about exmoor

about exmoor

Situated in the south west of Britain, Exmoor National Park contains an amazing variety of landscapes within its 267 square miles (692 square kilometers). A unique landscape of moorland, woodland, valleys and farmland, shaped by people and nature over thousands of years. Where high cliffs plunge into the Bristol Channel, and cosy pubs and tearooms offer delicious local produce.

Straddling parts of west Somerset and North Devon, Exmoor is actually a patchwork of different landscapes, encompassing wild uplands, thickly wooded combes (valleys), ancient farms, sheltered villages and a stretch of coastline - with its dizzying hog's-back cliffs - that is unsurpassed.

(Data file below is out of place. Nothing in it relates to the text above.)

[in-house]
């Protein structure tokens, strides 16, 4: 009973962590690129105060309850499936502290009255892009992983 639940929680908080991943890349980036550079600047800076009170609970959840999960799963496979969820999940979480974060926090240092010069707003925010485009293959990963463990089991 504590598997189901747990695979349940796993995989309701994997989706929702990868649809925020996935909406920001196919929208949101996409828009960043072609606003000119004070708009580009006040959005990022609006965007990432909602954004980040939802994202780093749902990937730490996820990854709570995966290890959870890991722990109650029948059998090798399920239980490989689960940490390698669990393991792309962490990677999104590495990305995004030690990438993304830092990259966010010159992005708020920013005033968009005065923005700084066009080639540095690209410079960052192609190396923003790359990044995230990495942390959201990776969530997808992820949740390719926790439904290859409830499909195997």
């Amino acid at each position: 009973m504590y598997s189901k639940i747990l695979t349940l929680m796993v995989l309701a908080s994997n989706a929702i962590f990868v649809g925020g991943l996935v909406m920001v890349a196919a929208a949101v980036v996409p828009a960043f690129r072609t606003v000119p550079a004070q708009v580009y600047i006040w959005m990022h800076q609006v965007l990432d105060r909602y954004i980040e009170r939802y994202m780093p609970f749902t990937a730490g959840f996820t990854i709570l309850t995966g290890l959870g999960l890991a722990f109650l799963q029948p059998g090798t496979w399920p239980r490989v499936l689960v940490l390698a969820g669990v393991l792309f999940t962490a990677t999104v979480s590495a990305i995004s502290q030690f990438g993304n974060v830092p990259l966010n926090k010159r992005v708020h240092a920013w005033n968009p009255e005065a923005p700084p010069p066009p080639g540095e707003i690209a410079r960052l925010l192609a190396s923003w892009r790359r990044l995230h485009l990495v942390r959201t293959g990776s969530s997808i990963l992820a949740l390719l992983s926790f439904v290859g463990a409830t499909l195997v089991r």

Exmoor's special qualities were officially recognised in 1954 when it was given National Park status to help conserve the area's natural beauty and wildlife. The National Park Authority, with its team of rangers, keeps a close eye on the environment to help ensure that the delicate balance of nature, tourism and agriculture is maintained - it is important to remember that Exmoor is a real working community, not just a pretty place.

Not only does Exmoor reward us with a wonderful landscape but it is unique in that it has been designated as an International Dark Sky Reserve. This is a remarkable award given for Exmoor’s amazingly clear skies, totally unspoilt and giving amazing sky quality which gives rise to a wonderful opportunity for astronomy and stargazing.

Venturing across the winding roads of the moor you never know what surprises are around every corner. There may be sheep sleeping in the road, horses grazing silently and during the Autumn there are pheasants and wild birds everywhere. Exmoor has the largest concentration of Red Deer in England although finding and spotting them is not always easy!

Door to Moor

Tel: 0787 3704445